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Afghan siblings recount the perils of the first day of Taliban rule.

Ahmad, 27, lingered in bed. He did not want to face the day. His sister Haanya, 20, had no appetite for breakfast. She looked out the window, where four Taliban fighters were patrolling the block, AK-47 rifles swung over their shoulders.

It was Tuesday morning in Kabul, a day after the United States completed its military withdrawal, and there was no doubt who was in charge now.

In telephone interviews, the two siblings recounted what their lives looked like on Day 1 of Taliban rule, after two decades of U.S. occupation. Like many ordinary Afghans, they were already trying to learn how to navigate the new Afghanistan.

“Our life just two weeks ago seems 10 years away,” Ahmad said. “For 20 years the U.S. lied to us and said: ‘We are with you. We will not leave the Afghan people.’ Who is with us now? Only the Taliban.”

Just two weeks ago, before the Taliban entered the capital, Ahmad was a government employee. He lost his job and access to his government bank account with his savings. His wife had a miscarriage.

Haanya, a freelance journalist, used to roam cafes freely and talked to strangers for her stories. Now, her story pitches are turned down, and she hasn’t left the house in 10 days. Worried about Taliban harassment, her father will let her go outside only with a male relative.

On Tuesday morning, Ahmad ventured out with two friends. Shops were open and traffic flowed. The crowds that recently mobbed the airport in hopes of leaving the country were gone.

But the Taliban made their presence known with checkpoints at roundabouts. Few women were out alone on the street. A friend drove Ahmad to three bank branches in search of cash, but he gave up after seeing lines that stretched for blocks.

When they headed toward a friend’s house in a neighborhood where a prominent politician has a home, they found that Taliban fighters had blocked access to the road. They parked the car and walked to their friend’s house, where they drank tea and discussed potential exit plans.

Applying for visa to India? Attempting to cross the border into Pakistan? Joining the resistance in Panjshir?

There were no good options.

Later, Ahmad said, the Taliban stopped them at two checkpoints on their way to dinner, and asked them where they were going, where they lived and where they worked.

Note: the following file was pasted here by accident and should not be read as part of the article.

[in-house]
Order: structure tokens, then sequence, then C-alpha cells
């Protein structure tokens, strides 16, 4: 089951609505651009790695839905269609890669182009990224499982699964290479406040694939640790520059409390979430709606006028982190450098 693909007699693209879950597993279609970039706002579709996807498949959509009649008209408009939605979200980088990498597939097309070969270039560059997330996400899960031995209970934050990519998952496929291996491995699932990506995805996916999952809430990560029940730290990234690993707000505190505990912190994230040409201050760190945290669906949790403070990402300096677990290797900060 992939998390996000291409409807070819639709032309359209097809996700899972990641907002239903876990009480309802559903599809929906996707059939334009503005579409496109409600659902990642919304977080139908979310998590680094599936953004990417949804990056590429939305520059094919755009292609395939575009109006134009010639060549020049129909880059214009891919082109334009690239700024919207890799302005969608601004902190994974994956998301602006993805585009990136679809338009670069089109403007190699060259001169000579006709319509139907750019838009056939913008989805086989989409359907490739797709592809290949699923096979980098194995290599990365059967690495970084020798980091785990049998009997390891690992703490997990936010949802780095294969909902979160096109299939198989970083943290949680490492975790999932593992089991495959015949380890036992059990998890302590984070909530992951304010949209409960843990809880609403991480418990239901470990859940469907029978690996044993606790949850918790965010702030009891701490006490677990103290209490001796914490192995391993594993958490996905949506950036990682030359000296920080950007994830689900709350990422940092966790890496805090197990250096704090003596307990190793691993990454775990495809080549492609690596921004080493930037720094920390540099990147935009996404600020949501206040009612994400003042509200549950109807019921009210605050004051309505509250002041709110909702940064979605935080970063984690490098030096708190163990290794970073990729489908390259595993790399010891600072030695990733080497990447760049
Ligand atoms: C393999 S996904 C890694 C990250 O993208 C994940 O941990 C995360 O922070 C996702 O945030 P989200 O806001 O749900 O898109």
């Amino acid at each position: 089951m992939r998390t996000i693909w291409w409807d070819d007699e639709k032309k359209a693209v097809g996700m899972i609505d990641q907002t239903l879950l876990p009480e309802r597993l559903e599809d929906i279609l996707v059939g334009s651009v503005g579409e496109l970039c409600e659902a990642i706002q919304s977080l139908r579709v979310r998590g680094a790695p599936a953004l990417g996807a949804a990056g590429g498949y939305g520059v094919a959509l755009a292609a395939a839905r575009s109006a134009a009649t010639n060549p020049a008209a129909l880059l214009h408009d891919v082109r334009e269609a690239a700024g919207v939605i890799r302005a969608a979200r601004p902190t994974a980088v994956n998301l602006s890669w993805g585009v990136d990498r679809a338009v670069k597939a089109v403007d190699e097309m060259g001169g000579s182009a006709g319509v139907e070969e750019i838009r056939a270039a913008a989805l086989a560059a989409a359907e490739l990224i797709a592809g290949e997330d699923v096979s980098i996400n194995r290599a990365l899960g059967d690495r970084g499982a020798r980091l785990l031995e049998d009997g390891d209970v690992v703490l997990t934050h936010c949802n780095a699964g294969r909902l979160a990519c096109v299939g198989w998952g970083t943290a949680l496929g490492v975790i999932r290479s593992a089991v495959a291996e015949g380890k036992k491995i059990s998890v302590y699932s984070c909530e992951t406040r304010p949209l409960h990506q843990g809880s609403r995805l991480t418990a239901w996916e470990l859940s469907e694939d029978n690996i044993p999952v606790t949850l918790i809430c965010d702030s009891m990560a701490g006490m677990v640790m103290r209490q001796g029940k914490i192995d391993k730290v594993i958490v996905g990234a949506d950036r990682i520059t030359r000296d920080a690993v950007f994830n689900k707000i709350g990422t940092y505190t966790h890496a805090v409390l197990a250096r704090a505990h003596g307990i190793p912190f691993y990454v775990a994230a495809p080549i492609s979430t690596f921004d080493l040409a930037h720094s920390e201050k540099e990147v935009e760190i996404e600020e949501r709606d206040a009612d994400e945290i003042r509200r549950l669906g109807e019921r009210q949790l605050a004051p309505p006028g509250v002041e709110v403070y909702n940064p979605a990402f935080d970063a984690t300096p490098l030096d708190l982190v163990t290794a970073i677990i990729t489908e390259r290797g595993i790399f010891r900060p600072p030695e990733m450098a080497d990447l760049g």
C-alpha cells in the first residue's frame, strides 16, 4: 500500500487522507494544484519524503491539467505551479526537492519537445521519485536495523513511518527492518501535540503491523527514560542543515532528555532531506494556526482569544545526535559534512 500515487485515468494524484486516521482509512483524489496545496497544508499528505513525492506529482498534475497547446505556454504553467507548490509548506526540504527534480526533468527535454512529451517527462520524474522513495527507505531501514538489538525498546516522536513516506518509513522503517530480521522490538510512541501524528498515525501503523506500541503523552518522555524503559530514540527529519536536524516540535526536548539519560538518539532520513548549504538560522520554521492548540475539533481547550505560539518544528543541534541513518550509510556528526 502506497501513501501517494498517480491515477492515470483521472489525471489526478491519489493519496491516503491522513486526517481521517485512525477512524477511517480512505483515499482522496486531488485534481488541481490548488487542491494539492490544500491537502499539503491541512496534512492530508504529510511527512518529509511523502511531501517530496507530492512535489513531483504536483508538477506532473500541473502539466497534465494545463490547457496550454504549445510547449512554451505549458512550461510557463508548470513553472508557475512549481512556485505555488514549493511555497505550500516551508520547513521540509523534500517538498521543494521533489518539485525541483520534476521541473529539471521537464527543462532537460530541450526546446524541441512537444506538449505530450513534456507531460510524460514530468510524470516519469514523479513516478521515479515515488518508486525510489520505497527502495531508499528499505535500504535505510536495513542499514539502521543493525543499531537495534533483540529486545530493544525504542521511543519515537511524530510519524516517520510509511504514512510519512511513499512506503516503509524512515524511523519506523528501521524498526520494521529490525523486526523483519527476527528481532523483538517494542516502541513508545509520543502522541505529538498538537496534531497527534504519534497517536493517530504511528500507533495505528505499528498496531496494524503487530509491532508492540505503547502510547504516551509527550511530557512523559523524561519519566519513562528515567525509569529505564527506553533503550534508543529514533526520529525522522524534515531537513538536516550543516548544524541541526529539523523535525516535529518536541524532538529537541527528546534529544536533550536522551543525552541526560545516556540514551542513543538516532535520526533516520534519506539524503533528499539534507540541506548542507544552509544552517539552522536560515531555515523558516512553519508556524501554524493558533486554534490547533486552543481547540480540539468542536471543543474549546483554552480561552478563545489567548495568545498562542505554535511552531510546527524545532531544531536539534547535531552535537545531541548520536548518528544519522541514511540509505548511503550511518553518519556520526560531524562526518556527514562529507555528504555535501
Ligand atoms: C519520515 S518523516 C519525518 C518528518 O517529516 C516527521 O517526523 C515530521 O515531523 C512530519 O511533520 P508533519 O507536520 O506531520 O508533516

Stuck at home, Haanya texted Ahmad every hour, pressing him for details about what Kabul looked like now.

Other friends texted him with similar questions: “Who is out? What’s the situation in the city?”

At a nearly empty restaurant, Ahmad took a photograph of his sandwich and his soda and sent it to his friends, asking them to join him. “I didn’t tell them about the waves of emotion hitting me up and down all day,” Ahmad said.

Haanya was restless. She looked out the window. She checked her messages on her phone. She wandered from room to room.

“I am in my house, and I feel like I have no home,” she said. “I miss the little things I used to do that I can never do again: go to a bookstore alone, sit in a cafe and talk to people.”

She posted an essay she wrote in Dari to a private group for friends. “After 20 years of war and bloodshed, the war did not end,” it began. “Everything returned to 20 years ago and we are back at square one.”

By early evening Ahmad was back. A friend called him and said she had lost her job. They cried on the phone together.

They heard President Biden was giving a speech. He was announcing the end of the long war in Afghanistan — or, at least, America’s part in it.

Neither brother nor sister wanted to hear it.

What could he possibly say, wondered Haanya, that would make any difference for Afghans like them now?

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